As part of Nashville's booming community of talented artists, it didn't take long for Tristen Gaspadarek's lovely voice and soft, 70s rock sound to get noticed. After putting together an album of home recordings (Teardrops & Lollipops) and recording a five-song EP (Deceivers Are Achievers), she finally came out with a full-length debut last week, Charlatans at the Garden Gate.
Tristen's voice surprises me on every track - it expands and contracts so effortlessly; on one song she's bellowing out plucky country ballads ("Matchstick Murder," "Battle of the Gods"), and next she's softly crooning ("Wicked Heart") -- some of the songs even have traces of Simon & Garfunkel's "The Sound of Silence."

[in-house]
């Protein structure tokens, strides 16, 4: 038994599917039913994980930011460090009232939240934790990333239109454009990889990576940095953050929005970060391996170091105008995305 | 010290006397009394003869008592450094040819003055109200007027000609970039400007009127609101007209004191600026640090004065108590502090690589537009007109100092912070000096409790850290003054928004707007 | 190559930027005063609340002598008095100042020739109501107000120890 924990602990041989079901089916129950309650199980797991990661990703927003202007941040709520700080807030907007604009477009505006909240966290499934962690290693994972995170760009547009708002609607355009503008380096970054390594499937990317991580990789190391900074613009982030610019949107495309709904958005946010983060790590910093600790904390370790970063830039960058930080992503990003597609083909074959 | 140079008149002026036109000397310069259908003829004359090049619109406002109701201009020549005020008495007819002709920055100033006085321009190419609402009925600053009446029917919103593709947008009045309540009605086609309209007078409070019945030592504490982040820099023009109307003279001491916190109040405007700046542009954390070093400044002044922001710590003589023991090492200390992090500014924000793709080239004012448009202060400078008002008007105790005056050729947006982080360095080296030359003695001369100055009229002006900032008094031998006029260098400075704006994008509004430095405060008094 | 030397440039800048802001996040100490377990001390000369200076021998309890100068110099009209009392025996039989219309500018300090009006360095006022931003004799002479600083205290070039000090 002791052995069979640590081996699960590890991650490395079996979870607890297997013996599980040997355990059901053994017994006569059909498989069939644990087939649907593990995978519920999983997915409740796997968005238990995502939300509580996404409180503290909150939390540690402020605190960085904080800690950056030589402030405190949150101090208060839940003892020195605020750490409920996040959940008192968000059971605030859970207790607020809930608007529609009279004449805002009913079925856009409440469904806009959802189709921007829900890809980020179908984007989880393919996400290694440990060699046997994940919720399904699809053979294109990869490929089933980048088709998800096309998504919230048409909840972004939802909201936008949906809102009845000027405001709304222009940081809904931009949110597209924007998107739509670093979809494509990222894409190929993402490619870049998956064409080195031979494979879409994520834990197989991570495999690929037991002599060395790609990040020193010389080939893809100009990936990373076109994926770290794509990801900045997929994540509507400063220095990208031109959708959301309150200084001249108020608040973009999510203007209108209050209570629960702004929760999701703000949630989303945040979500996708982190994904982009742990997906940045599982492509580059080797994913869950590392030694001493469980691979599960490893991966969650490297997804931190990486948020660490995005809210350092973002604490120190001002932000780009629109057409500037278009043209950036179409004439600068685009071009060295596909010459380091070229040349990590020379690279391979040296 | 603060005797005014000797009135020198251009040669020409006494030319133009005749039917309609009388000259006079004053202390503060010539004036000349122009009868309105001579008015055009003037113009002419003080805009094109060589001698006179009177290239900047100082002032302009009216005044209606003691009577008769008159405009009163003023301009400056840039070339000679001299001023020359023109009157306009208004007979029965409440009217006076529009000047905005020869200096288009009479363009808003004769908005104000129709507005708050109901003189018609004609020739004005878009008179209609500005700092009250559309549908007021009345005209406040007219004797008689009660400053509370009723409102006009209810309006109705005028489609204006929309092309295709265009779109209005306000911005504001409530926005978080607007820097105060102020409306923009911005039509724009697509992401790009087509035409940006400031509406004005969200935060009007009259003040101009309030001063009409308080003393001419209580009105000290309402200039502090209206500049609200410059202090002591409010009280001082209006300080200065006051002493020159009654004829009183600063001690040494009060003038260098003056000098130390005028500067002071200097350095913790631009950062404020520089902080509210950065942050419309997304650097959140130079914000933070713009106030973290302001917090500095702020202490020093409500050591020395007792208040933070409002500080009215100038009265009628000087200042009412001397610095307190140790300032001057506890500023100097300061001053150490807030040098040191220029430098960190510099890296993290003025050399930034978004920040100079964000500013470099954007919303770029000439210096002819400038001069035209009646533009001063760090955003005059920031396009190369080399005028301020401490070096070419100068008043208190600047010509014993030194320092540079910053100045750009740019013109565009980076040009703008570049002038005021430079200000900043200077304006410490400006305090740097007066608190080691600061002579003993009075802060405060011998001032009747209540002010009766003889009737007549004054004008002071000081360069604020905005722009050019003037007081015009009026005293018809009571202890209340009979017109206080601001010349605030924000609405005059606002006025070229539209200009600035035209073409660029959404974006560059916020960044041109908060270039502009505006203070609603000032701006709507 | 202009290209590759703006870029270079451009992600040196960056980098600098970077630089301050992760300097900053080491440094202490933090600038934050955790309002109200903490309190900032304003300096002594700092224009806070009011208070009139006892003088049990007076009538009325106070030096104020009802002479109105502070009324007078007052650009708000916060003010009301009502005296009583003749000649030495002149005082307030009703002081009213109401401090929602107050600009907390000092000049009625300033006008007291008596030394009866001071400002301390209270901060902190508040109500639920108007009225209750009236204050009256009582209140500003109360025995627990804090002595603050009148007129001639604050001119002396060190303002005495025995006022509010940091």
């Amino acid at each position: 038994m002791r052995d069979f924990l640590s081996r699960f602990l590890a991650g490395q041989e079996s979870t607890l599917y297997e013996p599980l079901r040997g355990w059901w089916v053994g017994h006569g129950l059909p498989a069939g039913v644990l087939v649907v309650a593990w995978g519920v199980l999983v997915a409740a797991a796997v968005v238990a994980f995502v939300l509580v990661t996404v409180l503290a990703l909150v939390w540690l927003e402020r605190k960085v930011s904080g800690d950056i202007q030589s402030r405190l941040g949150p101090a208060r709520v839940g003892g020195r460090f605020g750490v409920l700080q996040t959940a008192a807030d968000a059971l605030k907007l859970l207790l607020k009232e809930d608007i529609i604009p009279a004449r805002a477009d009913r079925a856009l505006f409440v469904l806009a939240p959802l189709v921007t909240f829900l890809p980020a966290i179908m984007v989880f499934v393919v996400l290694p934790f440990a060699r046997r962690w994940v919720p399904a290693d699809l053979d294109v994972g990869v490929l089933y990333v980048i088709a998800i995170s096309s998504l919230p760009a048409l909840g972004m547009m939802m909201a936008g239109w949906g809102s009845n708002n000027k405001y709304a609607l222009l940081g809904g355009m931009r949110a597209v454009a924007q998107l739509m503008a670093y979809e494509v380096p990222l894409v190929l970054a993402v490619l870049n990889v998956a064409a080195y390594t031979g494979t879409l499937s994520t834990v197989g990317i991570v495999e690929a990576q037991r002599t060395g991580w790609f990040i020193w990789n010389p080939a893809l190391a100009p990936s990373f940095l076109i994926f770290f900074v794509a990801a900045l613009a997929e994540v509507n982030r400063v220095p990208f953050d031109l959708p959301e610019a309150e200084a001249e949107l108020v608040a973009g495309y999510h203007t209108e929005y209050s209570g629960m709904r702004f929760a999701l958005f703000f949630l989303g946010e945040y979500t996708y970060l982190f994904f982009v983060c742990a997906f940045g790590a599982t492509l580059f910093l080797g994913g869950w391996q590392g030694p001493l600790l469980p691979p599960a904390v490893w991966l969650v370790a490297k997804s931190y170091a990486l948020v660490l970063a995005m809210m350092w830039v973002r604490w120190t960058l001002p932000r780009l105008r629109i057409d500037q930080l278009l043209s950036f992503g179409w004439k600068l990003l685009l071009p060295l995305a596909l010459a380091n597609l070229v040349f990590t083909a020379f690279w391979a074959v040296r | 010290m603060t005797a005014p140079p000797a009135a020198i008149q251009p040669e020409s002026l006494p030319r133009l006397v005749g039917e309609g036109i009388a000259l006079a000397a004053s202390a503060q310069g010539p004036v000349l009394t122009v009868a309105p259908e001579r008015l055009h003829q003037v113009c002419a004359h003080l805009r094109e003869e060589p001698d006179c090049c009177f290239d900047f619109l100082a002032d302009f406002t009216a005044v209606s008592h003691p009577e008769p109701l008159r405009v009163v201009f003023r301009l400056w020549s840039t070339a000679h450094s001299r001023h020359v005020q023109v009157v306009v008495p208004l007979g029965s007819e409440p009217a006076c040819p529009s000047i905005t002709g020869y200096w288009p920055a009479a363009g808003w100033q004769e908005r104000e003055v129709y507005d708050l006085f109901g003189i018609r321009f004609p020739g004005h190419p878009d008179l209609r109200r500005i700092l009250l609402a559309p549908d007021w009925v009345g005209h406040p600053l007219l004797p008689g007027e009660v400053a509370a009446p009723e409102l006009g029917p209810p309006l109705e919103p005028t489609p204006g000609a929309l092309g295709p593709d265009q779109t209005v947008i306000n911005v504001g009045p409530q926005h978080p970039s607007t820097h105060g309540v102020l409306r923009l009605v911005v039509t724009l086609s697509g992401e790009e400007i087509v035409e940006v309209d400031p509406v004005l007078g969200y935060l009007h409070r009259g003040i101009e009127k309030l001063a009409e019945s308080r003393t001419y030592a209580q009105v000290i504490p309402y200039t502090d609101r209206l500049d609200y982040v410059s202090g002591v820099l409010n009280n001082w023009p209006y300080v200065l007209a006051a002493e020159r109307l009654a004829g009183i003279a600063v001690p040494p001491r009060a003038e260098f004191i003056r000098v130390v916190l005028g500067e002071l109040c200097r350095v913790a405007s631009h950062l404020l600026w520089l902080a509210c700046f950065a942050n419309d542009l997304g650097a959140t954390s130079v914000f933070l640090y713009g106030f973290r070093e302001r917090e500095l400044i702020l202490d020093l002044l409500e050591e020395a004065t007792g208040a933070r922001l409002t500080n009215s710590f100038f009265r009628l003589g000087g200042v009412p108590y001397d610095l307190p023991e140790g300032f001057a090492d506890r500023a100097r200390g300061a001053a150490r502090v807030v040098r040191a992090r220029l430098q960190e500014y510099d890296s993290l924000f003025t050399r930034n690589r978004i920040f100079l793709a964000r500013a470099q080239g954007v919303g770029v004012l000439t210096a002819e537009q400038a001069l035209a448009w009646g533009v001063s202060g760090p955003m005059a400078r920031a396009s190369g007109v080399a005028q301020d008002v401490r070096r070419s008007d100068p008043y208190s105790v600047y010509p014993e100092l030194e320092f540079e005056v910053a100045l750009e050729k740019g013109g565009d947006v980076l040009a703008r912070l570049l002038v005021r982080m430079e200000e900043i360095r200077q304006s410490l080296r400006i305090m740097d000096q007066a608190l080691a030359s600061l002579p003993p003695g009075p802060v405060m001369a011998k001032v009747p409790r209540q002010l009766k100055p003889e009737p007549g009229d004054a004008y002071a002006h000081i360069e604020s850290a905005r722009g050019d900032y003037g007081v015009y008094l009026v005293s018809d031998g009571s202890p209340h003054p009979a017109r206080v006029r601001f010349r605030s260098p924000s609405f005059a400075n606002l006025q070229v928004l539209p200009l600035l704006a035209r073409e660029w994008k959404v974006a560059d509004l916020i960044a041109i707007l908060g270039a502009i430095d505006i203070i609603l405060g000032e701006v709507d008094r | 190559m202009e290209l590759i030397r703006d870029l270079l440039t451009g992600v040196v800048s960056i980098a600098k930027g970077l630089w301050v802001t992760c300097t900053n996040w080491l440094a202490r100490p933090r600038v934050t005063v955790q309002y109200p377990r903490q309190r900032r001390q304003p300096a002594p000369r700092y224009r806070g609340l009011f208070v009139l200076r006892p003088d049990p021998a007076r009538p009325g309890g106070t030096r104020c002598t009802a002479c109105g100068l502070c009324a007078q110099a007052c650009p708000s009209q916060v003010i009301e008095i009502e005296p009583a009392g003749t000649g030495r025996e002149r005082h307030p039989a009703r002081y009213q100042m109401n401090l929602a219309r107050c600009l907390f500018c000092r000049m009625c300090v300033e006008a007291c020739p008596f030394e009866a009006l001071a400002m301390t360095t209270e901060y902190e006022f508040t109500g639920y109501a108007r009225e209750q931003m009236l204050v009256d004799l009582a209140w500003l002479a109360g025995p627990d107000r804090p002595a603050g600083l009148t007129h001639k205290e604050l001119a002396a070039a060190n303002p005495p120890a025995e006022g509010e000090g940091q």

As for the meaning behind a lot of the tender, relationship-based lyrics, Tristen explains it best herself:
"I'm bored of people's diary entries made song, so I try to encompass broader ideas. I write about people, about how we relate to each other. You can analyze social dynamics and simplify everything into different patterns "“ sometimes people see themselves, sometimes they see others, either way I'm having a good time trying to figure things out."
There's no denying that Charlatans at the Garden Gate is a solid debut effort from Tristen; I'm excited to watch her career and sound grow. You can get the album (and more!) on her website.